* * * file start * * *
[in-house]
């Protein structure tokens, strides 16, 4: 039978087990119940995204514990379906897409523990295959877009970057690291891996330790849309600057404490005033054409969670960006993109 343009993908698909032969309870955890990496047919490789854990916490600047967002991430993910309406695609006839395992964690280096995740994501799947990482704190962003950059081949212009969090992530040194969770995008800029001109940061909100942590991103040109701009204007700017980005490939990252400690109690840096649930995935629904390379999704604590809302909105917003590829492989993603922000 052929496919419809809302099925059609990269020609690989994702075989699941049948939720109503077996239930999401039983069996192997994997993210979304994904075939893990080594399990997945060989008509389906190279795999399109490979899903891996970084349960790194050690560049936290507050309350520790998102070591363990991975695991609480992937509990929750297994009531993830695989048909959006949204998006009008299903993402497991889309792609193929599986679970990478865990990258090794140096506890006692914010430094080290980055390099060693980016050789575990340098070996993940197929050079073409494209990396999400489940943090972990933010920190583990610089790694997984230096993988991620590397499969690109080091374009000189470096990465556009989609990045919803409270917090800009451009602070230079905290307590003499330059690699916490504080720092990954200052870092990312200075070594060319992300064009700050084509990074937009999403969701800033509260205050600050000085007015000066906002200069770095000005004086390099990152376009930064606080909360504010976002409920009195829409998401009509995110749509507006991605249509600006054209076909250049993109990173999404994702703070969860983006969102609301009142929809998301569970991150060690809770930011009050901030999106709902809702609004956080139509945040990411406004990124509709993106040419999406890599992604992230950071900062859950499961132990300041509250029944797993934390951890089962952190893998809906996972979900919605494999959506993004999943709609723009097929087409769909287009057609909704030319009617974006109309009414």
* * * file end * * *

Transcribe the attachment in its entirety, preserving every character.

[in-house]
């Protein structure tokens, strides 16, 4: 039978087990119940995204514990379906897409523990295959877009970057690291891996330790849309600057404490005033054409969670960006993109 343009993908698909032969309870955890990496047919490789854990916490600047967002991430993910309406695609006839395992964690280096995740994501799947990482704190962003950059081949212009969090992530040194969770995008800029001109940061909100942590991103040109701009204007700017980005490939990252400690109690840096649930995935629904390379999704604590809302909105917003590829492989993603922000 052929496919419809809302099925059609990269020609690989994702075989699941049948939720109503077996239930999401039983069996192997994997993210979304994904075939893990080594399990997945060989008509389906190279795999399109490979899903891996970084349960790194050690560049936290507050309350520790998102070591363990991975695991609480992937509990929750297994009531993830695989048909959006949204998006009008299903993402497991889309792609193929599986679970990478865990990258090794140096506890006692914010430094080290980055390099060693980016050789575990340098070996993940197929050079073409494209990396999400489940943090972990933010920190583990610089790694997984230096993988991620590397499969690109080091374009000189470096990465556009989609990045919803409270917090800009451009602070230079905290307590003499330059690699916490504080720092990954200052870092990312200075070594060319992300064009700050084509990074937009999403969701800033509260205050600050000085007015000066906002200069770095000005004086390099990152376009930064606080909360504010976002409920009195829409998401009509995110749509507006991605249509600006054209076909250049993109990173999404994702703070969860983006969102609301009142929809998301569970991150060690809770930011009050901030999106709902809702609004956080139509945040990411406004990124509709993106040419999406890599992604992230950071900062859950499961132990300041509250029944797993934390951890089962952190893998809906996972979900919605494999959506993004999943709609723009097929087409769909287009057609909704030319009617974006109309009414």